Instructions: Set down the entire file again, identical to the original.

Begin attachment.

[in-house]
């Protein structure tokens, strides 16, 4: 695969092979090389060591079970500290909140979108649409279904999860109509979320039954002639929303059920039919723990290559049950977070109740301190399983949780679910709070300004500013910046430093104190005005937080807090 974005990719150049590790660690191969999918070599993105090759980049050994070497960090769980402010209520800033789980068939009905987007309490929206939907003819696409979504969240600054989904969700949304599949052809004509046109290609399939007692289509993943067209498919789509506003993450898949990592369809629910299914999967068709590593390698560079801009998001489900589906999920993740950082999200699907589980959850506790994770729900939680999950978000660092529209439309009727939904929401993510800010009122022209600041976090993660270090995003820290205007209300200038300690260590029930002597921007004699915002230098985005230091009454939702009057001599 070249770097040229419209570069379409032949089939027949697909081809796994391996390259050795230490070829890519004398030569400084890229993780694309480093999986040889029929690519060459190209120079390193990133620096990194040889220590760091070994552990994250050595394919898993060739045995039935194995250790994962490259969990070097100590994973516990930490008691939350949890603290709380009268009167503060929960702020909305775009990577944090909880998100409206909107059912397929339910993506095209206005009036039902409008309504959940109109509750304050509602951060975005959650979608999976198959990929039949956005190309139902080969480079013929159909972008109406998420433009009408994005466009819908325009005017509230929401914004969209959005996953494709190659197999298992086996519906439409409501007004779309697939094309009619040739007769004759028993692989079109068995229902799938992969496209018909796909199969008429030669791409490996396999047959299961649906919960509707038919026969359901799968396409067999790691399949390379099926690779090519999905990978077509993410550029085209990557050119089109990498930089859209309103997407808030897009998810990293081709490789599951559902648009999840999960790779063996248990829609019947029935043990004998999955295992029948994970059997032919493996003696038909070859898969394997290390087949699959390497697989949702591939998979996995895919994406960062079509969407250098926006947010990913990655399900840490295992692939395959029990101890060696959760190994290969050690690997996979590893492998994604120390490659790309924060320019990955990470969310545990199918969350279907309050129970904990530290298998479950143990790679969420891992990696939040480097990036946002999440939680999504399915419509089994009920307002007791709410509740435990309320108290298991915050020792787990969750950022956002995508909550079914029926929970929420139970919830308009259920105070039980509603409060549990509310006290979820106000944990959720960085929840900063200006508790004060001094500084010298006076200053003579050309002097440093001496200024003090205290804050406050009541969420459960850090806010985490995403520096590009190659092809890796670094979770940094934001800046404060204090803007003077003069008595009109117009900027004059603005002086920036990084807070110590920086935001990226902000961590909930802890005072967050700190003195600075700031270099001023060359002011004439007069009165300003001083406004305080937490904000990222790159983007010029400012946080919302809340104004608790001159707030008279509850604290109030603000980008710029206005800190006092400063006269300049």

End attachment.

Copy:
[in-house]
């Protein structure tokens, strides 16, 4: 695969092979090389060591079970500290909140979108649409279904999860109509979320039954002639929303059920039919723990290559049950977070109740301190399983949780679910709070300004500013910046430093104190005005937080807090 974005990719150049590790660690191969999918070599993105090759980049050994070497960090769980402010209520800033789980068939009905987007309490929206939907003819696409979504969240600054989904969700949304599949052809004509046109290609399939007692289509993943067209498919789509506003993450898949990592369809629910299914999967068709590593390698560079801009998001489900589906999920993740950082999200699907589980959850506790994770729900939680999950978000660092529209439309009727939904929401993510800010009122022209600041976090993660270090995003820290205007209300200038300690260590029930002597921007004699915002230098985005230091009454939702009057001599 070249770097040229419209570069379409032949089939027949697909081809796994391996390259050795230490070829890519004398030569400084890229993780694309480093999986040889029929690519060459190209120079390193990133620096990194040889220590760091070994552990994250050595394919898993060739045995039935194995250790994962490259969990070097100590994973516990930490008691939350949890603290709380009268009167503060929960702020909305775009990577944090909880998100409206909107059912397929339910993506095209206005009036039902409008309504959940109109509750304050509602951060975005959650979608999976198959990929039949956005190309139902080969480079013929159909972008109406998420433009009408994005466009819908325009005017509230929401914004969209959005996953494709190659197999298992086996519906439409409501007004779309697939094309009619040739007769004759028993692989079109068995229902799938992969496209018909796909199969008429030669791409490996396999047959299961649906919960509707038919026969359901799968396409067999790691399949390379099926690779090519999905990978077509993410550029085209990557050119089109990498930089859209309103997407808030897009998810990293081709490789599951559902648009999840999960790779063996248990829609019947029935043990004998999955295992029948994970059997032919493996003696038909070859898969394997290390087949699959390497697989949702591939998979996995895919994406960062079509969407250098926006947010990913990655399900840490295992692939395959029990101890060696959760190994290969050690690997996979590893492998994604120390490659790309924060320019990955990470969310545990199918969350279907309050129970904990530290298998479950143990790679969420891992990696939040480097990036946002999440939680999504399915419509089994009920307002007791709410509740435990309320108290298991915050020792787990969750950022956002995508909550079914029926929970929420139970919830308009259920105070039980509603409060549990509310006290979820106000944990959720960085929840900063200006508790004060001094500084010298006076200053003579050309002097440093001496200024003090205290804050406050009541969420459960850090806010985490995403520096590009190659092809890796670094979770940094934001800046404060204090803007003077003069008595009109117009900027004059603005002086920036990084807070110590920086935001990226902000961590909930802890005072967050700190003195600075700031270099001023060359002011004439007069009165300003001083406004305080937490904000990222790159983007010029400012946080919302809340104004608790001159707030008279509850604290109030603000980008710029206005800190006092400063006269300049």